Crime in the national interest
I understood that he (DGIS John Starnes) had been directed by them (Prime Minister Pierre Trudeau, Solicitor General Jean-Pierre Goyer) to see that the FLQ was put to sleep or, you know, that it didn’t do its 1970 thing again.Inspector Don Cobb, interview by A/Comm. Quintal, Sup. Nowlan, 20 July 1977. LAC, AtIP 93A00238, p. 199.
By the end of 1969, Canada was ‘in a tough spot”. The situation in Quebec had become critical, with 60-some bombings or attempted bombings in the previous year, students and striking workers in the streets, influence of growing unrest in Europe, particularly in Germany and France, and the United States.
But there was another, more serious, problem, one that amounted to an existential crisis that threatened to tear the country apart. A problem that, apart from a handful of officials at the top of Canada’s Department of External Affairs, military, the RCMP Security Service, certain academic advisors, and some ministers, particularly Prime Minister Pierre Trudeau, of which most Canadians were blissfully unaware. A threat posed by events in the international diplomatic corridors of power, quite apart from the waves of labour unrest and strikes, disorder and violence in the streets of Quebec, the fusion of student unrest with unrest in Europe, particularly in Germany, France and Italy, itself driven by opposition to the Vietnam War and to the treatment of Blacks within US society. Added to the revulsion felt by the growing awareness of young Germans of the horrors of the Second World War, and what their parents and neighbors might have done.
Berlin visit of the Shah of Iran
In Germany, in the Spring of 1967, preparations were being made for the nine-day visit of the Shah of Iran, Reza Pahlavi, and his wife Farah. Certain opponents of the Shah were taken into protective custody, with no legal justification. On the 7th of June, a demonstration, led by Iranian students in Berlin, who inspired members of the Socialist German Student Union, was met with brutality of the security guards of the Shah, and of the German police. A policeman shot at a student of literature, a pacifist and member of a Protestant student community, Benno Ohnesorg, attending his first demonstration. The bullet struck his head, killing him.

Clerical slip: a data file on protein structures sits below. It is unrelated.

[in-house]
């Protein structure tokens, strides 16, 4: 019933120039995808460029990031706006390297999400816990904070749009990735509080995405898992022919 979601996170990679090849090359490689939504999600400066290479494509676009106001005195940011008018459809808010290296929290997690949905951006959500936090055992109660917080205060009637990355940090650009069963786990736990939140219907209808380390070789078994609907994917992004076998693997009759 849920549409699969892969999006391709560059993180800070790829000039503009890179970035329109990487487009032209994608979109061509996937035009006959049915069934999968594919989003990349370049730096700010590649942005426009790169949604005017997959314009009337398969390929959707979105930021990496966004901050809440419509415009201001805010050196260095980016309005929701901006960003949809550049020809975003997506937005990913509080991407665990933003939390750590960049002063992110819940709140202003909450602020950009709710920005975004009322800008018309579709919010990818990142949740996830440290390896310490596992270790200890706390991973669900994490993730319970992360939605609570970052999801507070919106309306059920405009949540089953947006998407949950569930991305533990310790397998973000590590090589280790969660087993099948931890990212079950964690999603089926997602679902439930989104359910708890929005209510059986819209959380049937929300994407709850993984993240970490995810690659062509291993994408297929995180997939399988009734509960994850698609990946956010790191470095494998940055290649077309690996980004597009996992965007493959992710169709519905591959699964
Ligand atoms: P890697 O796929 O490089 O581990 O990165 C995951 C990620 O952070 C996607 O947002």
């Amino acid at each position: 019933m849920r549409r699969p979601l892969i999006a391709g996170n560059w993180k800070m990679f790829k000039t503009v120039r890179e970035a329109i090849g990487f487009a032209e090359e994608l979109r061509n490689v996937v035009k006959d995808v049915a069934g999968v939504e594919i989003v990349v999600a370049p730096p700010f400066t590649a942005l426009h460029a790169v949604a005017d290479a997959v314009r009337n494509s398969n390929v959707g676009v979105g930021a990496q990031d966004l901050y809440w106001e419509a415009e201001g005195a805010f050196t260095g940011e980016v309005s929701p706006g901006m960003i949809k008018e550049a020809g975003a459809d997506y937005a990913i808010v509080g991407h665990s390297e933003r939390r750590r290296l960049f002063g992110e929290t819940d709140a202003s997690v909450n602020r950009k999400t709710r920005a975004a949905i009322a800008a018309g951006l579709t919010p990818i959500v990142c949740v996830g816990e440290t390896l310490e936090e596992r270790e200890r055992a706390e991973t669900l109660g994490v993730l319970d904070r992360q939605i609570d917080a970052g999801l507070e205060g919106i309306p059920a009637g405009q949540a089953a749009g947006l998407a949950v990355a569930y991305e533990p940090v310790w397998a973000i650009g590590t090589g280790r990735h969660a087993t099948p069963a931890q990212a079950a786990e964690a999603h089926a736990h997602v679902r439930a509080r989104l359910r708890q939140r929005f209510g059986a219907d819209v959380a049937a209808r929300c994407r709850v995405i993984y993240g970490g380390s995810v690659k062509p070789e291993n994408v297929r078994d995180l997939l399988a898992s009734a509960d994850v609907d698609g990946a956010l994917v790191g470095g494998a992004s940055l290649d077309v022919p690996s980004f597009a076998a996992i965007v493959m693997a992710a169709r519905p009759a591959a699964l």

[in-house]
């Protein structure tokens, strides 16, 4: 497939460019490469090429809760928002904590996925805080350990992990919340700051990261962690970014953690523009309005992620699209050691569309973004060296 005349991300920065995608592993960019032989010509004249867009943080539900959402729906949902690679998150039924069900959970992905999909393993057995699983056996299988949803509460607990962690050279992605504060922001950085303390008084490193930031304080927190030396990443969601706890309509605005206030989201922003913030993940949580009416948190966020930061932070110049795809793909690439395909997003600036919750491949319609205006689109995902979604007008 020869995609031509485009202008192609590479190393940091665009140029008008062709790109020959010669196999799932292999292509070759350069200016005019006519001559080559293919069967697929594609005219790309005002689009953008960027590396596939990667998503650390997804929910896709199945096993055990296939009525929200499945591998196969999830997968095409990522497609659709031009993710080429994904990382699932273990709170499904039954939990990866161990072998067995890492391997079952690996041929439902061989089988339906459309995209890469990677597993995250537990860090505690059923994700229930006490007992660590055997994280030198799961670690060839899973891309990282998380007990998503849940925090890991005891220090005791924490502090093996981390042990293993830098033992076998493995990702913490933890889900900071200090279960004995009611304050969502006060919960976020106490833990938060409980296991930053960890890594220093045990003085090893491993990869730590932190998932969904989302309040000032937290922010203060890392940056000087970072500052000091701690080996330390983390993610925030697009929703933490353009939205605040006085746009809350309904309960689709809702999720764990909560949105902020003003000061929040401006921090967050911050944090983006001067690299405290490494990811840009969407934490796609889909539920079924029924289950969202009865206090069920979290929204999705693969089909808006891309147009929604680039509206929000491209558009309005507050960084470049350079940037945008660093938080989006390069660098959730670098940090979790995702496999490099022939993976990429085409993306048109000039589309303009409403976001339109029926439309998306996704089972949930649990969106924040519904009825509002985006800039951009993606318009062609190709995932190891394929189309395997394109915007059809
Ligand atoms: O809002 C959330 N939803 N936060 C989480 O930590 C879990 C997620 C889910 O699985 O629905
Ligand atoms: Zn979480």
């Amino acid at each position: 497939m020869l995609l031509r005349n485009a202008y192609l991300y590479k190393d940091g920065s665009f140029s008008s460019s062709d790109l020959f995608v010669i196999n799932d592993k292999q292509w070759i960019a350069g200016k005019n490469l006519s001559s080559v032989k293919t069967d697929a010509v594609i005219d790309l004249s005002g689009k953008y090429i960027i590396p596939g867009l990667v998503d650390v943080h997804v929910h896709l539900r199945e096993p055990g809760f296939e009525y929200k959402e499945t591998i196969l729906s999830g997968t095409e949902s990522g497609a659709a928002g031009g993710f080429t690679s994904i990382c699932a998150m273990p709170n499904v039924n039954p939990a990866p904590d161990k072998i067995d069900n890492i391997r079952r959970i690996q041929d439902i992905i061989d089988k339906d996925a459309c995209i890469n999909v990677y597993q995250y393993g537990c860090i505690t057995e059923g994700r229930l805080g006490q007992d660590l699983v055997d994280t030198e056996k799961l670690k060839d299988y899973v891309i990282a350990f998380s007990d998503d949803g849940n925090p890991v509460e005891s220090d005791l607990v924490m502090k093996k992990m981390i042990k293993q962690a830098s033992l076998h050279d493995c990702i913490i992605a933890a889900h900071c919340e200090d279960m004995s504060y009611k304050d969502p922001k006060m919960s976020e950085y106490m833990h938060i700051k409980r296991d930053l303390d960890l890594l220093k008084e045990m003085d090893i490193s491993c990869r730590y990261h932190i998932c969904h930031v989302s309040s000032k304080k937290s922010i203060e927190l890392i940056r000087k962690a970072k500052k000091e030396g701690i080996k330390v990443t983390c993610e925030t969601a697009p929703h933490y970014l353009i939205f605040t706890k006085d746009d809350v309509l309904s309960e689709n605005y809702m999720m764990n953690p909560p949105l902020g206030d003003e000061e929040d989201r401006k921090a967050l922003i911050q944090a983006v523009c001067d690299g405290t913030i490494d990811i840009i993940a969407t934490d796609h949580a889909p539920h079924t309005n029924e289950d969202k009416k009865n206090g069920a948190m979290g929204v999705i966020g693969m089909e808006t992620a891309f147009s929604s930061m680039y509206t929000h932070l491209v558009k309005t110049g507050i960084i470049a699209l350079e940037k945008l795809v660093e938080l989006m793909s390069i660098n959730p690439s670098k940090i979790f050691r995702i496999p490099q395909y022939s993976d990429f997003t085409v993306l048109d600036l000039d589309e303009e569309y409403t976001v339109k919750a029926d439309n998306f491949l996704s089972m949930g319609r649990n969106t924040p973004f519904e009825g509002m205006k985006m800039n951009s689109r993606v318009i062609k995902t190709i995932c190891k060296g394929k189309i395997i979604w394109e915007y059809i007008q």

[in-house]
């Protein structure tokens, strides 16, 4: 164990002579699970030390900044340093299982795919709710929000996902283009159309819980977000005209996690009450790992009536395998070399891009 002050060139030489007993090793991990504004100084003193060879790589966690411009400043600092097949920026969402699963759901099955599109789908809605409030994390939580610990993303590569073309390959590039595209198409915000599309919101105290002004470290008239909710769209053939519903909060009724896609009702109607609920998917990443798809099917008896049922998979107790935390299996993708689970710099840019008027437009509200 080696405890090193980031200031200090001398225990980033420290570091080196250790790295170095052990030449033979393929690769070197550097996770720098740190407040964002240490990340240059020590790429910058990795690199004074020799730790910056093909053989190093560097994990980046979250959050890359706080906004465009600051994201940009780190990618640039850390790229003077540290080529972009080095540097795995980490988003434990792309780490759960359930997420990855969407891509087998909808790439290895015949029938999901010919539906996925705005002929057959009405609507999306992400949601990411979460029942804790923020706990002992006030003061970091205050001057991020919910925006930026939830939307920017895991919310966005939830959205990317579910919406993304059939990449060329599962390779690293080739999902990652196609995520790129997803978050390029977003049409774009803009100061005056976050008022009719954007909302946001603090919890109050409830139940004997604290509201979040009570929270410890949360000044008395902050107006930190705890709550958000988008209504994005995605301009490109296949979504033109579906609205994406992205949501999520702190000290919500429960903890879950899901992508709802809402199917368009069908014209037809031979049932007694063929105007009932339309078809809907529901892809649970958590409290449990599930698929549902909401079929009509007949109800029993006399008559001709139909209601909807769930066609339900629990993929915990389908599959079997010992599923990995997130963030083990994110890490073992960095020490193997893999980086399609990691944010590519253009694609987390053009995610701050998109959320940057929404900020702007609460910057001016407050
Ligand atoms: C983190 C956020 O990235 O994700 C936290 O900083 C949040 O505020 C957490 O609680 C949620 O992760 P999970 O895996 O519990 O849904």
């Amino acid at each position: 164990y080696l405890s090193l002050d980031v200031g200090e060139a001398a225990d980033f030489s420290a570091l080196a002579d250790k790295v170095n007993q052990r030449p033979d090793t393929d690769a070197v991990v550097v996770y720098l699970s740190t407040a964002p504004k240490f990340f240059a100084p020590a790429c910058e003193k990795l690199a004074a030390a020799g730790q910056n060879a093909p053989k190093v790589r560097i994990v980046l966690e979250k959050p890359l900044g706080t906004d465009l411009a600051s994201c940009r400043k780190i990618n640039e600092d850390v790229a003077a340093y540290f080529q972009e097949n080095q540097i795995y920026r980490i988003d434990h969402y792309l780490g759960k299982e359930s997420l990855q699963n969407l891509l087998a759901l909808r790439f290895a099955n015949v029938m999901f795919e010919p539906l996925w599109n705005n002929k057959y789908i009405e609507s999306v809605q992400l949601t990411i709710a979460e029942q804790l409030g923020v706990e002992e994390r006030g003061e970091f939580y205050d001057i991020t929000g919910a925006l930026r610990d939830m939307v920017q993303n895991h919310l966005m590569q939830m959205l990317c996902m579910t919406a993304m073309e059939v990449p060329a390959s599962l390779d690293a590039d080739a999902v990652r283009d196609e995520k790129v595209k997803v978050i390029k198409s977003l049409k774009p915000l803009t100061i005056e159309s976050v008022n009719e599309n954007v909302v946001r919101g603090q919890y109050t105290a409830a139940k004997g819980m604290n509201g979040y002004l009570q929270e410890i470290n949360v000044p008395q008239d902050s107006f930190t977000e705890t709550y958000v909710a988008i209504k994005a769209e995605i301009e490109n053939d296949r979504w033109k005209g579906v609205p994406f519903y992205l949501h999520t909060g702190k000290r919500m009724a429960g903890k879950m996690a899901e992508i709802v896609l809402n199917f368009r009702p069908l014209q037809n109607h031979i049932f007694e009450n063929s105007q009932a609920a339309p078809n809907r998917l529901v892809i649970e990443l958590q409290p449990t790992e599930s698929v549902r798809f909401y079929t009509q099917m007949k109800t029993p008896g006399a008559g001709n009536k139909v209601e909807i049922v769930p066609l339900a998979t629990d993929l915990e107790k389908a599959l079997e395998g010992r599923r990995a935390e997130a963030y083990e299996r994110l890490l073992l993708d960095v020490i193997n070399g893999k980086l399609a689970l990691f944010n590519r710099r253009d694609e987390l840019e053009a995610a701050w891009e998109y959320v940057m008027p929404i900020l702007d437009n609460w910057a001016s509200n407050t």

The events in Berlin that day set alight a powder train that led to Paris, and the explosive events of May, 1968. These, in turn, inspired student in Quebec, joining the student unrest of Berkeley, the opposition to the war in Vietnam, and the struggle of African Americans for liberty and justice.
It also led to the further radicalization of Andreas Baader, Ulrike Meinhof, and Gudrun Ensslin, the Rot Arme Faktion (RAF), and what became known as the Baader Meinhof Band. Soon to be responsible for on of the most serious episodes of terrorist violence in post-war Europe.
There developed a perfect storm, a fusion of factors that would profoundly influence events in Quebec. The Geist turned towards violence.
Vive le Quebec Libre
The most important disturbing element was the support France’s President, Charles de Gaulle, gave to Quebec separation and to the associated political and social forces. De Gaulle’s “Vive le Quebec Libre” speech before an adoring crowd before Montreal City Hall, on the 24th of July, 1967. Mario Bachand being one of the spectators.
Crime in the national interest
It was the sum total of these elements that led the government of Pierre Trudeau to begin measures to enable ‘Crime in the national interest’, which soon developed sinister implication.